Buddhism teaching

Damon Dominique on teaching French and the importance of saying ‘Um’

Damon Dominique is in his solo period. Over the past nine years, the 30-year-old American polyglot has made travel more ambitious, affordable and accessible – first, as one half of YouTuber duo Damon and Jo, and now as a multi-hyphenate based in Paris expanding her reach as one of the internet’s most relevant travel and culture vloggers.

Among other endeavors, Dominique presented and filmed a television pilot, wrote a book and launched an original, delicious and wildly successful French course, “The French that I would have liked to learn in French class” with the Teachables online platform. Students say it is much easier to learn from him than their teachers. “They go to class and then watch my videos and say, ‘Okay, how can I do this?'” Dominique laughs: “People want to learn from real people who have done it, with whom they can learn identify and Whether it’s me traveling the world, speaking French or drinking red wine with my friends, I think people see that and think “If he can do it, I can do it”. is quite motivating.”

“Education comes from the creators,” he observes. “The only subscription I pay for is YouTube Premium”, forget Netflix and Prime, “you can learn everything you ever wanted on YouTube, and I’m in digital school all day. My watch history is all over the place. real estate investments, psychotherapy, philosophy journals and conferences. I like going to the gym and having, for example, someone’s cryptanalysis in my ear. The common thread is the creators with a dropshipping who also say articulate and clever things. They say, “You’re not helping yourself. Let me help you see things another way.”

In her own words, Dominique digs into her internet surveillance history and reveals her internet rabbit holes, hobbies, and secret obsessions with Mashable.

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Esther Perel

“Rethinking infidelity…a speech for anyone who’s ever loved”

Esther Perel is all about relationships. She lives in New York, but she’s from Belgium and has a French accent. I think living in a different country gives him a more complete view. I watched all of his talks and TED Talks and every episode of his couples therapy podcast Where to start ? I enjoy listening to therapists in general, reading their books and hearing about their clients. I’ve gotten to the point where when I try to watch Netflix dating shows, I’m like, “Get some emotional intelligence!” I wish emotional intelligence was taught in mainstream education as much as, say, numeracy.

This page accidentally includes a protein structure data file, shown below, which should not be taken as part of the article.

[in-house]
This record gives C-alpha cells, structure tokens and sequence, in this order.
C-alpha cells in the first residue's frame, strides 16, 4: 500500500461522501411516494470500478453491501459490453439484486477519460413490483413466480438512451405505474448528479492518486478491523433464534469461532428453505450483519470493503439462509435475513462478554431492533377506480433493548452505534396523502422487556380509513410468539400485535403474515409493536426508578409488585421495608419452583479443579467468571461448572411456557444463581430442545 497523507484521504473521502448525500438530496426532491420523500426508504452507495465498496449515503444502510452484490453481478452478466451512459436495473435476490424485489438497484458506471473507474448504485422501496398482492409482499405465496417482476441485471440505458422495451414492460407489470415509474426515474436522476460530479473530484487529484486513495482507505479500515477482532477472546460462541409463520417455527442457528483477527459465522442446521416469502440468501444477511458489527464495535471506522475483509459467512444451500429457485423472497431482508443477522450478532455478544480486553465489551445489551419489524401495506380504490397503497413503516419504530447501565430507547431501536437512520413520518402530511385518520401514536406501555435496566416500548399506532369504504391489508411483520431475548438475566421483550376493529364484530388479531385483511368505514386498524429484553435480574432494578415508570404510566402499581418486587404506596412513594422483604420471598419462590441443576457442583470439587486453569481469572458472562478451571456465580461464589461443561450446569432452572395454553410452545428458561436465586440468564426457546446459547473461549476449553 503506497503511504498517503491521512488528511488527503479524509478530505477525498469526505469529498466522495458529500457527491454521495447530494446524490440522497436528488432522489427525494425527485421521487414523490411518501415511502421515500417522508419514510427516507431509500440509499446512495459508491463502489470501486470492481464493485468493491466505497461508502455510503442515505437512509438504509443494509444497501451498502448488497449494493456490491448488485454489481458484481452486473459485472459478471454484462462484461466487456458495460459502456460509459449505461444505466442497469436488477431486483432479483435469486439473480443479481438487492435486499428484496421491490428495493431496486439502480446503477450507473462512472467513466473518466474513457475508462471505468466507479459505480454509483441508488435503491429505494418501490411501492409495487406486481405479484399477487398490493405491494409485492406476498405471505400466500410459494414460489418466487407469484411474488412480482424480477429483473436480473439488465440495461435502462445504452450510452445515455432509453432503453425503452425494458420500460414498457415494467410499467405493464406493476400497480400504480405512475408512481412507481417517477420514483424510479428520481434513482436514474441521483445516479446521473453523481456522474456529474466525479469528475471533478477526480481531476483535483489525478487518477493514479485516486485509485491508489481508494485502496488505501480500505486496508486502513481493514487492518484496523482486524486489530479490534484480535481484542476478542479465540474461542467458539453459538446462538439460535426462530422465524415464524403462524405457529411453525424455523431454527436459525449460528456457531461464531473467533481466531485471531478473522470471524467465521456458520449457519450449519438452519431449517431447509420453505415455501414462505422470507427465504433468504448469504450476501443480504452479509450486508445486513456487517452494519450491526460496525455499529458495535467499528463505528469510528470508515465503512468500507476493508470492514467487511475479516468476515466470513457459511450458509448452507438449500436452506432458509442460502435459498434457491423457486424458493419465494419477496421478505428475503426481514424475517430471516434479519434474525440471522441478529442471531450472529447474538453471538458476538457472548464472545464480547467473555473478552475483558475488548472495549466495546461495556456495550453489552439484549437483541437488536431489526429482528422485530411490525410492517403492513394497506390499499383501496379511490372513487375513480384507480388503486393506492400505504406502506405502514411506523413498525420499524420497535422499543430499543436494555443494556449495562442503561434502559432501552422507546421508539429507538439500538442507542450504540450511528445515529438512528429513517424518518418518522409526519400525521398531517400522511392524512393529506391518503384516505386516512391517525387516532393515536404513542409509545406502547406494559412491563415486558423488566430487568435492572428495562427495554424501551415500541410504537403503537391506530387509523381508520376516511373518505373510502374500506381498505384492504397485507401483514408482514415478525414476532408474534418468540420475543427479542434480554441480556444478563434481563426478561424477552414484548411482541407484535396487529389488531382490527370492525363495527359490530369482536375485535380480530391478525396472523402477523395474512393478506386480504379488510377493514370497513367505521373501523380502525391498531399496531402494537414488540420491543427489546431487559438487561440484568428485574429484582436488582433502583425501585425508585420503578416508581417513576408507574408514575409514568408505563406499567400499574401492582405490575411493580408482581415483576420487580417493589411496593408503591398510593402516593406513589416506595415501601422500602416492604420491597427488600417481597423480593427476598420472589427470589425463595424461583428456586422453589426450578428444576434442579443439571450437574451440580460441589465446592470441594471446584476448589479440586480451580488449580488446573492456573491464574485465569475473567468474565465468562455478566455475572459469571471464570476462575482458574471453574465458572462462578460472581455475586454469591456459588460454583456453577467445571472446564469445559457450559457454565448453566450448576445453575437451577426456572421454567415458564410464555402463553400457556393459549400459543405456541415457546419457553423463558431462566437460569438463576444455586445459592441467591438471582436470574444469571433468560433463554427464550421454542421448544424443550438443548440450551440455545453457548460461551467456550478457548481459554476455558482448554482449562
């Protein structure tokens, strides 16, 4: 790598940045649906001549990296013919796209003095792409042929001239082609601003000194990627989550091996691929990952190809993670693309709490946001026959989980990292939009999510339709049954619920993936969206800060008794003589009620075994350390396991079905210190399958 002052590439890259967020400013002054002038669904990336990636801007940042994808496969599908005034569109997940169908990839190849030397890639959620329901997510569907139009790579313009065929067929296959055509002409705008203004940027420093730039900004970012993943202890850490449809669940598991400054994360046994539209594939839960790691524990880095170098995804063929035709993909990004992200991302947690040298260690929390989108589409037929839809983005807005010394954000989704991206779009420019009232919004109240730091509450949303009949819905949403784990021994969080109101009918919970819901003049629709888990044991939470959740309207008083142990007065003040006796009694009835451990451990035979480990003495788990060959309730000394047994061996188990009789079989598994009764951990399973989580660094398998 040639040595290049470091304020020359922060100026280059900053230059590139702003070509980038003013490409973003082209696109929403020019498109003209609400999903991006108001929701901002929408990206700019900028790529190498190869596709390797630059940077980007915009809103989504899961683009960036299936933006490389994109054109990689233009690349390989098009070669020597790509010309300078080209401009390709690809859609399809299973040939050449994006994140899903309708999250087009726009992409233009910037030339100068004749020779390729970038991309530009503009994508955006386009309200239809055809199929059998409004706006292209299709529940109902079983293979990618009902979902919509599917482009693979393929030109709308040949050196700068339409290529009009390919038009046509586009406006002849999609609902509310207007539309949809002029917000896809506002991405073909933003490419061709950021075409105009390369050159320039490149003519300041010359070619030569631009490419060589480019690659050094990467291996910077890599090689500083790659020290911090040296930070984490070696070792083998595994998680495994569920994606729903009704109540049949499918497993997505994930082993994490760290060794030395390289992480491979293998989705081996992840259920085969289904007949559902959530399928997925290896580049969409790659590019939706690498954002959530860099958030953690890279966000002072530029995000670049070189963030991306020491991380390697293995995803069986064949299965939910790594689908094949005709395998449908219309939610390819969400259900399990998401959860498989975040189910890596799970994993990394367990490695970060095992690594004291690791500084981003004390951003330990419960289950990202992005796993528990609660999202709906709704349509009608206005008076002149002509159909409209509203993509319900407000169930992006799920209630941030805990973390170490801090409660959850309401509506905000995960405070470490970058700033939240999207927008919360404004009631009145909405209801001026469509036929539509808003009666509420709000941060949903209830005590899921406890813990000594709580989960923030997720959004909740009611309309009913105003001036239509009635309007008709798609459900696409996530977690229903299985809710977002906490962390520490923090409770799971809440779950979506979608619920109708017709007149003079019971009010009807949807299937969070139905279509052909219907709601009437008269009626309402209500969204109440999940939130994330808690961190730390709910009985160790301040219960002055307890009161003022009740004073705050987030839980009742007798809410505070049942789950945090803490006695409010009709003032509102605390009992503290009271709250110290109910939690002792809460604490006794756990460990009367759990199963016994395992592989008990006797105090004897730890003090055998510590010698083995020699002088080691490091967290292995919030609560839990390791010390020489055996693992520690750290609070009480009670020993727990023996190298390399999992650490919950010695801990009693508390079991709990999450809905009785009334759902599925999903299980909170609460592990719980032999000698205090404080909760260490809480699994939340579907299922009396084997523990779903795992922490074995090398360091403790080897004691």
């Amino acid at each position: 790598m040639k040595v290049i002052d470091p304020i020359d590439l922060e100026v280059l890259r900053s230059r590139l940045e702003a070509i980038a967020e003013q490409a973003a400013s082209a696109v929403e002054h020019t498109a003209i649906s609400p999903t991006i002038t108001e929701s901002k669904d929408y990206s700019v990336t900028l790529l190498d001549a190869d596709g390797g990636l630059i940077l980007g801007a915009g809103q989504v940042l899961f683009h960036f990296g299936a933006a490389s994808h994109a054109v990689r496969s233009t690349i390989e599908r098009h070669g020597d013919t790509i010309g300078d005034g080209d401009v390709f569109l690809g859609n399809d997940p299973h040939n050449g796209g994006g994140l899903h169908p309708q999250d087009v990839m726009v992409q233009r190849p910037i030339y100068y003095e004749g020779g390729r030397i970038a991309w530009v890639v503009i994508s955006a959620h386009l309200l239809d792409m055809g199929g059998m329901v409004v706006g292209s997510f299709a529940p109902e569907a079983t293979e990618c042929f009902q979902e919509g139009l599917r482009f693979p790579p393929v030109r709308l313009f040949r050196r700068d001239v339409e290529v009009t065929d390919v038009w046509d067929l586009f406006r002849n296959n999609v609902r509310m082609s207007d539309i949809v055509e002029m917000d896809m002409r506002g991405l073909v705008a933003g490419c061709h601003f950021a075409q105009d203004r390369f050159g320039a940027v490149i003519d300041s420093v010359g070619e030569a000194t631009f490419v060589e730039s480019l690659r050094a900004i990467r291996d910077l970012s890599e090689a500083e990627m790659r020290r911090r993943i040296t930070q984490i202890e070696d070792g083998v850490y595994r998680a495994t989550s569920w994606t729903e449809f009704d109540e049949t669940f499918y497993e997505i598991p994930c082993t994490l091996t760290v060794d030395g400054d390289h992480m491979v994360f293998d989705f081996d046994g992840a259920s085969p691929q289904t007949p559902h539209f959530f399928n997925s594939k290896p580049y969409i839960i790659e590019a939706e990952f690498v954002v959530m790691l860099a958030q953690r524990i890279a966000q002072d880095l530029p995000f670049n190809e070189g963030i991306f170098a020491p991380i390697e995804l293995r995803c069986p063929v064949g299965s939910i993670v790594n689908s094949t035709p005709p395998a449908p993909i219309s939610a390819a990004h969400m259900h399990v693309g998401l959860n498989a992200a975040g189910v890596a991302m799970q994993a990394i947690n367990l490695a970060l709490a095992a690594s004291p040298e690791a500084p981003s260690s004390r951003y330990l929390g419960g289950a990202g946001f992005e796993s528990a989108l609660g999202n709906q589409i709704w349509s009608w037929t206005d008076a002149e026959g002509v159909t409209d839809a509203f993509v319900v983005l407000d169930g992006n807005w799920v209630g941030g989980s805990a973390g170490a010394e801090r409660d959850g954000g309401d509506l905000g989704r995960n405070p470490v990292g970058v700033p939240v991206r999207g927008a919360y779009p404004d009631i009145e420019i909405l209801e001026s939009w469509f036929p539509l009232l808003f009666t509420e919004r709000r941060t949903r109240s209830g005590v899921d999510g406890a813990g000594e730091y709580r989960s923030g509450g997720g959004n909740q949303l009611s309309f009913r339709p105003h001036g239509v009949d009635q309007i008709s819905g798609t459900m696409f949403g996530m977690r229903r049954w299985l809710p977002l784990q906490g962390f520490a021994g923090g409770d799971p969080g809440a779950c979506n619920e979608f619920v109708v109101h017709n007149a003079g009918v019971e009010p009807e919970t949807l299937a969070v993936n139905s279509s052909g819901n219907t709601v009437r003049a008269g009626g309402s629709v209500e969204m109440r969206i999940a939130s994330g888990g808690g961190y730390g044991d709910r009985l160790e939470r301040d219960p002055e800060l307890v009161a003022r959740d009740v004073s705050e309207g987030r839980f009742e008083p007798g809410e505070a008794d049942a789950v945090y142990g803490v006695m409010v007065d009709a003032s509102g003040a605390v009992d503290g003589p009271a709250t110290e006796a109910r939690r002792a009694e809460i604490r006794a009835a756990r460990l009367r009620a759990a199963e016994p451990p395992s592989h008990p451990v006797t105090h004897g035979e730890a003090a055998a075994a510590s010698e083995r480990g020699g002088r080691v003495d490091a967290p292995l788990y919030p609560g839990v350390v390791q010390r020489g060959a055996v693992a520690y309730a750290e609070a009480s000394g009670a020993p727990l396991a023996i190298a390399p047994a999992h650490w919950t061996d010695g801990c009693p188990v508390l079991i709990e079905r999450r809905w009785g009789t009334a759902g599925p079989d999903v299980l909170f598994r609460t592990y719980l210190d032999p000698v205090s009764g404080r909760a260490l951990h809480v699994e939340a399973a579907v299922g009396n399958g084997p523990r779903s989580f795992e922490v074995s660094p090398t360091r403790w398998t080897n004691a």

I love this particular video because all of our first reactions to infidelity are like, “How could you betray our trust?” As if everything revolves around you! I love wrestling with those hard truths that you don’t question or ask yourself. Like shit, maybe I did sort of push that person away! Maybe they’re not the same person they were when we first fell in love.

You can only meet people as deeply as you have met yourself so if the person you proposed to everyone is the person you interviewed and pushed and pushed and really analyzed why you think the things you do , why you behave the way you do, then it really is like a gift. It is a gift that you can give to other people, by knowing yourself.

Leila Hormozi

“I paid Grant Cardone $120,000 to coach my husband…what we learned…”

Alex and Leila Hormozi appeared on YouTube maybe six months ago, and I’m like their biggest fan. I’ve traveled the world and you either meet really cool people who are emotionally intelligent or people who are business savvy. It’s very rare to meet someone who is both, and I think the Harmozi are both. They have developed successful businesses, but they are not arrogant. They know their shit, they want to help people, but also take a no-bullshit approach.

Learning how to scale a business was never my goal, it was rather, let me travel the world and be free and create art. But I was really shocked by the quality of my French course, I was like, wait, I have a scalable business. Maybe I’m good at it, and I’ve never really given myself a chance. My first love has always been Spanish. So I’m like, “Well, damn it, I took a French class and it went really well. What if I took a Spanish course? And “hey, I speak Portuguese too.” What if I did a creepy motivation class? I’m just trying to keep shocking myself.

When I found Leila and Alex, I thought, oh shit, you can be free-spirited, down to earth, a real person and still make a lot of money. It made me want to inspire others. They have a company called Acquisition that helps scale businesses and I speak with their team. It’s happening! I’m in my Leila Hormozi phase right now, I’m growing up.